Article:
We use cookies to improve your experience, some are essential for the operation of this site.

Assumption of the Blessed Virgin Mary, Middle Tysoe, Warwickshire

(52°5′45″N, 1°30′13″W)
Middle Tysoe
SP 341 443
pre-1974 traditional (England and Wales) Warwickshire
now Warwickshire
medieval Worcester
now Coventry
  • Harry Sunley
  • Harry Sunley
21 June 2001 (scanning date)

Please use this link to cite this page - https://www.crsbi.ac.uk/view-item?i=8970.

Find out how to cite the CRSBI website here.


Tysoe lies under the Edge Hill escarpment, 14 miles S of Warwick and 7 miles W of Banbury. The Assumption is a large parish church with N and S aisles, chancel, tower, S porch and vestry. There is a plain splayed round-headed 12thc. window on the W face of the tower and the remains of two plain, round-headed windows on the wall above the S arcade, the interiors deeply splayed. The tower also has a plain round-headed S doorway. 12thc. sculpture is found on the S doorway, and in the S arcade.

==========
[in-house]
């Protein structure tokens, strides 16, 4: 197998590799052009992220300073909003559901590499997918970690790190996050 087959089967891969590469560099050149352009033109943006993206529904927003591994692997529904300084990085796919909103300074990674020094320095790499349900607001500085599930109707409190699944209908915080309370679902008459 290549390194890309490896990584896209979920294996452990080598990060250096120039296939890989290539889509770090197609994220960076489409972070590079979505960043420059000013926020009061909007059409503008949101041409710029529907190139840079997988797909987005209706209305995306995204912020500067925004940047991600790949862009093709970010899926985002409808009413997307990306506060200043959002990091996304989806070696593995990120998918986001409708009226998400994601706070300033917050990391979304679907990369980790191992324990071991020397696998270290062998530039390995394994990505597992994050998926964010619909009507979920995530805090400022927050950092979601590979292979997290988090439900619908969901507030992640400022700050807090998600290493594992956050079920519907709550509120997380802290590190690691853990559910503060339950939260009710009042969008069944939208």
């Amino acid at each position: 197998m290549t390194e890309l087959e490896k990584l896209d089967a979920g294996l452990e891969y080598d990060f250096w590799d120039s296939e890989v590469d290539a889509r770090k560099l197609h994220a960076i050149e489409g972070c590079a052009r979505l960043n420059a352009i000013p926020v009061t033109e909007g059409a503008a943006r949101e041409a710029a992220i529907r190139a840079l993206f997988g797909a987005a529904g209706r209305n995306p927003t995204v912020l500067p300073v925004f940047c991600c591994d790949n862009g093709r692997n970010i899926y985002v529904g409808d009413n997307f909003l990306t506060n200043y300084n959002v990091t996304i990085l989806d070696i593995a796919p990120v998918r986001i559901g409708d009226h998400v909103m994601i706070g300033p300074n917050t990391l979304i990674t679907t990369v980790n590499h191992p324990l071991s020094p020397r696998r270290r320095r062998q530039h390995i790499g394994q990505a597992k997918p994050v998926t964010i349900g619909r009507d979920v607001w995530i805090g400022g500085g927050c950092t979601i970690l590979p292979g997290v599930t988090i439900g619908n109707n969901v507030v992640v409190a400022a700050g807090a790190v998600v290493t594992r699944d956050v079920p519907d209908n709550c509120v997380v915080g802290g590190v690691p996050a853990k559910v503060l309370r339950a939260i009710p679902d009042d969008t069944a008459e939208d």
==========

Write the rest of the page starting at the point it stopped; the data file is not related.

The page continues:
Tysoe was held by Vagn before the Conquest ab]nd by Robert of Stafford in 1086. It was assessed at 23 hides with16 acres of meadow and 3 houses in Warwick. The three Tysoes were Lower, Middle and Upper, and Middle Tysoe was previously known as Church Tysoe. The manor remained in the hands of Robert's descendants until 1520, when Edward Stafford, Duke of Buckinghams conveyed it to trustees for the use of Sir William Compton. The following year, Edward Stafford, a nephew of Edward IV and constantly under suspicion by Henry VIII, was tried for treason and executed.


Exterior Features


Exterior Decoration


Interior Features



Interior Decoration


The S arcade is dated to the mid-12thc by Pickford, who suggests that the waterleaf W respond was re-used when the arcade as remodelled in the 13thc. The corbel of a mounted knight in the S aisle does not merit a mention in Pickford, although it is described in VCH as follows, 'above the west half of the second bay of the arcade is reset a large 12thcentury stone carving of a Norman knight astride a horse and having a pointed shield with a round top like those depicted in the Bayeux tapestry. The upper half of the knight is missing.'


C. Pickford and N. Pevsner, The Buildings of England: Warwickshire, New Haven and London 2016, 633-34.

VCH Warwickshire, V, 175-82.